One way is called a notice and takedown system. If a subscriber infringes, then an ISP or an intermediary site like YouTube, would have to take down that content. Big shift in the ACTA is potentially to ratchet up the requirement to a notice and termination. This is what has people scared. How it works is that if you have three of these allegations of infringement -- and note there is no court or hearing on whether there is an actual infringement -- then you’ve gotten three strikes and then you’re out. That means your Internet access is cut off.

Notice and termination is incredibly disproportionate and the notion that we might see its way through a secret treaty is incredibly troubling. And then the ISPs may share information about customers who have been terminated.

How long are those users kicked off?
It could last for one year and not just for an individual. It could be for an entire household if one member has three allegations of copyright infringement.

Are ISPs okay with this? Why would they want to police their networks?
They are generally okay with notice and takedown. But the notice and termination is much stronger. One element that comes into play here is that U.S. law has provided a safe harbor for intermediaries if they do things like notice and takedown. If you take down content upon receiving notice, then the ISPs won’t be liable for any infringement claims.

Okay hear what you are saying, but what about content producers? How else can movie, music and publishing companies protect their expensive and valuable content and continue to make money?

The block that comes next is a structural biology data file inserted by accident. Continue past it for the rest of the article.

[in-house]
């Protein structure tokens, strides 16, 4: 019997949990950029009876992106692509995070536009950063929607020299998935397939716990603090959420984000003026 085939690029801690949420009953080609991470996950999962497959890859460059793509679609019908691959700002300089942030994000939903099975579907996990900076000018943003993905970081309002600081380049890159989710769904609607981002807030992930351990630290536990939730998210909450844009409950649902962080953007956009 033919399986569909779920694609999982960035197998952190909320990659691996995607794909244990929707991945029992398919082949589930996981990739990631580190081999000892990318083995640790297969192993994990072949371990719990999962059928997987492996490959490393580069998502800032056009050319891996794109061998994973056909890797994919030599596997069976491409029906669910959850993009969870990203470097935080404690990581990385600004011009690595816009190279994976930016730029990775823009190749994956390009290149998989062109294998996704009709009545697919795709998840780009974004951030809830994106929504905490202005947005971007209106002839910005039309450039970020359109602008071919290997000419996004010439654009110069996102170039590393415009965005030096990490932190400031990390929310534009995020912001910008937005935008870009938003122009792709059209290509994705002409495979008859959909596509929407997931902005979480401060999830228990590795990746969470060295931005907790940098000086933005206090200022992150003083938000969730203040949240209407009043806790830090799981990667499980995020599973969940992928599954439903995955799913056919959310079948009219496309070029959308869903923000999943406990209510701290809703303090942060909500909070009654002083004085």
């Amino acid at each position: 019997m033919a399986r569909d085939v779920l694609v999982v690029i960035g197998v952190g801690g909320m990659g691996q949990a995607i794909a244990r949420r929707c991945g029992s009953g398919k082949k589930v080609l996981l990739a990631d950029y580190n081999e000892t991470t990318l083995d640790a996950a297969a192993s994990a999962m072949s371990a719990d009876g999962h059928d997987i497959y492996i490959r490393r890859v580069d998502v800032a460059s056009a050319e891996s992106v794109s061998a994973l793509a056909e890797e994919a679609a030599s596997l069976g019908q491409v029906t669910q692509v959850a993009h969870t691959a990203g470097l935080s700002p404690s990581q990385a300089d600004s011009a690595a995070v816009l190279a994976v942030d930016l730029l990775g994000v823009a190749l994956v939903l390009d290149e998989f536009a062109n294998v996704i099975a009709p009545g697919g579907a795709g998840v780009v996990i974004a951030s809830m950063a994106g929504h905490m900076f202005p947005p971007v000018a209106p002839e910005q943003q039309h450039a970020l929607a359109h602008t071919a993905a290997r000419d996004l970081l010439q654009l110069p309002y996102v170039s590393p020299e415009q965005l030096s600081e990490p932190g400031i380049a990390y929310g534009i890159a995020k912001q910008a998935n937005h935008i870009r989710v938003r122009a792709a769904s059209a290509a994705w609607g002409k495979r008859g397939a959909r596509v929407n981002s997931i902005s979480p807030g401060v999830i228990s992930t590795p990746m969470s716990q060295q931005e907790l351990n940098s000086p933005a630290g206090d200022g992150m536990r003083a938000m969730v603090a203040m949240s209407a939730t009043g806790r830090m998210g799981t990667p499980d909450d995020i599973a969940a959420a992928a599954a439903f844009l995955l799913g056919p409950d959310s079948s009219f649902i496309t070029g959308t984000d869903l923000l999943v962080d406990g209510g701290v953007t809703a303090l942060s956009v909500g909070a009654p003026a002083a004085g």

Solutions lie in business models, not finding ways to fight the Internet through legal approaches. Some of these industries have been fighting change for better part of decade and that hasn’t gotten them anywhere. It’s like they want to put the toothpaste back into the tube and say if only we enforce this things will change. And there are shades of grey: where does fair use come into play for non-commercial uses, for example.

So what’s the best solution?
Wish there were good answers. This is being seen in such a negative light by so many people. The only chance at rehabilitating this is to come clean with an open process. And this is clearly not a trade treaty on anticounterfeiting. Because even the sources known as the biggest sources of pirating aren’t at the table: Russia, China, Indonesia and Pakistan.

photo credit: Canadian Broadcast Corporation

By Cecilia Kang  |  November 12, 2009; 8:00 AM ET
Categories:  AT&T , Comcast , copyright  | Tags: at&t, comcast, cox, verizon  
Save & Share:  Send E-mail   Facebook   Twitter   Digg   Yahoo Buzz   StumbleUpon   Technorati   Google Buzz   Previous: Spectrum debate escalates, broadcasters step up lobby
Next: Bing and Wolfram try to take on Google


I would point out that ACTA, like any other treaty, will have to be ratified by the legislatures of the countries involved. There will be plenty of opportunities for lobbying by Geist's US-backed Samuelson Glushko Canadian Internet Policy and Public Interest Clinic, as well as the full panoply of NGOs that typically occupy themselves in Geneva.

These groups will be able to lobby to the full extent of the law, and the public will have full access to that process as it does with any other treaty. The telcos are perfectly capable of protecting their own interests and don't need Geist to hold their hand.